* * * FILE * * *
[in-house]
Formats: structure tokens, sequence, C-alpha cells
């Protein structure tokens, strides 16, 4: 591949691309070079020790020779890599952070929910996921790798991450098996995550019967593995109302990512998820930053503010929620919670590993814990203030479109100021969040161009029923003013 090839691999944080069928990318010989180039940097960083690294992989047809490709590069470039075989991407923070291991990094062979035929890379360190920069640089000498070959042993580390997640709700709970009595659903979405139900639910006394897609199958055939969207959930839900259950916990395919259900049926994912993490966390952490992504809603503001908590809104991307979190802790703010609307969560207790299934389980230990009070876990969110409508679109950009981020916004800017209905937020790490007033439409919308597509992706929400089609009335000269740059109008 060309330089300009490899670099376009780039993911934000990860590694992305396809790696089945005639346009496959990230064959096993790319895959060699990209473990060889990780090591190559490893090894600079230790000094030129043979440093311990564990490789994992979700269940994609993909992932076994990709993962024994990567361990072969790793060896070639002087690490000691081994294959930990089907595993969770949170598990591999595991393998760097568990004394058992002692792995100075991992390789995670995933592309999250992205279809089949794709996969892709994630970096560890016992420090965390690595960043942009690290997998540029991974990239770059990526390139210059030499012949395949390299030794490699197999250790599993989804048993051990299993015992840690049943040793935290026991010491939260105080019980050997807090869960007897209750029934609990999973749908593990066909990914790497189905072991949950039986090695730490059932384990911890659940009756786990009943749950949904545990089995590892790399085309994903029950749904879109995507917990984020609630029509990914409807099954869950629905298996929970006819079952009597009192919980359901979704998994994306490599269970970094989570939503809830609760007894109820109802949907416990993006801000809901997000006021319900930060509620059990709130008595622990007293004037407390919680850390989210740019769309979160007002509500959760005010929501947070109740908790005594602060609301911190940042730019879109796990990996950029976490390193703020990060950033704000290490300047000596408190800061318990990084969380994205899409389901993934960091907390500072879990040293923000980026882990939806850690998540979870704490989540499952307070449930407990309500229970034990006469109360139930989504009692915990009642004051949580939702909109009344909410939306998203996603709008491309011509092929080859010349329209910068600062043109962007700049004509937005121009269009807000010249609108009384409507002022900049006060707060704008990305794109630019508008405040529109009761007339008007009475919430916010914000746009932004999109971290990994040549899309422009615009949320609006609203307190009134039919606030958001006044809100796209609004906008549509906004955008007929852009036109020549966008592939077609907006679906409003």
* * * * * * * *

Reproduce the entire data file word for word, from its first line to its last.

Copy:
[in-house]
Formats: structure tokens, sequence, C-alpha cells
């Protein structure tokens, strides 16, 4: 591949691309070079020790020779890599952070929910996921790798991450098996995550019967593995109302990512998820930053503010929620919670590993814990203030479109100021969040161009029923003013 090839691999944080069928990318010989180039940097960083690294992989047809490709590069470039075989991407923070291991990094062979035929890379360190920069640089000498070959042993580390997640709700709970009595659903979405139900639910006394897609199958055939969207959930839900259950916990395919259900049926994912993490966390952490992504809603503001908590809104991307979190802790703010609307969560207790299934389980230990009070876990969110409508679109950009981020916004800017209905937020790490007033439409919308597509992706929400089609009335000269740059109008 060309330089300009490899670099376009780039993911934000990860590694992305396809790696089945005639346009496959990230064959096993790319895959060699990209473990060889990780090591190559490893090894600079230790000094030129043979440093311990564990490789994992979700269940994609993909992932076994990709993962024994990567361990072969790793060896070639002087690490000691081994294959930990089907595993969770949170598990591999595991393998760097568990004394058992002692792995100075991992390789995670995933592309999250992205279809089949794709996969892709994630970096560890016992420090965390690595960043942009690290997998540029991974990239770059990526390139210059030499012949395949390299030794490699197999250790599993989804048993051990299993015992840690049943040793935290026991010491939260105080019980050997807090869960007897209750029934609990999973749908593990066909990914790497189905072991949950039986090695730490059932384990911890659940009756786990009943749950949904545990089995590892790399085309994903029950749904879109995507917990984020609630029509990914409807099954869950629905298996929970006819079952009597009192919980359901979704998994994306490599269970970094989570939503809830609760007894109820109802949907416990993006801000809901997000006021319900930060509620059990709130008595622990007293004037407390919680850390989210740019769309979160007002509500959760005010929501947070109740908790005594602060609301911190940042730019879109796990990996950029976490390193703020990060950033704000290490300047000596408190800061318990990084969380994205899409389901993934960091907390500072879990040293923000980026882990939806850690998540979870704490989540499952307070449930407990309500229970034990006469109360139930989504009692915990009642004051949580939702909109009344909410939306998203996603709008491309011509092929080859010349329209910068600062043109962007700049004509937005121009269009807000010249609108009384409507002022900049006060707060704008990305794109630019508008405040529109009761007339008007009475919430916010914000746009932004999109971290990994040549899309422009615009949320609006609203307190009134039919606030958001006044809100796209609004906008549509906004955008007929852009036109020549966008592939077609907006679906409003």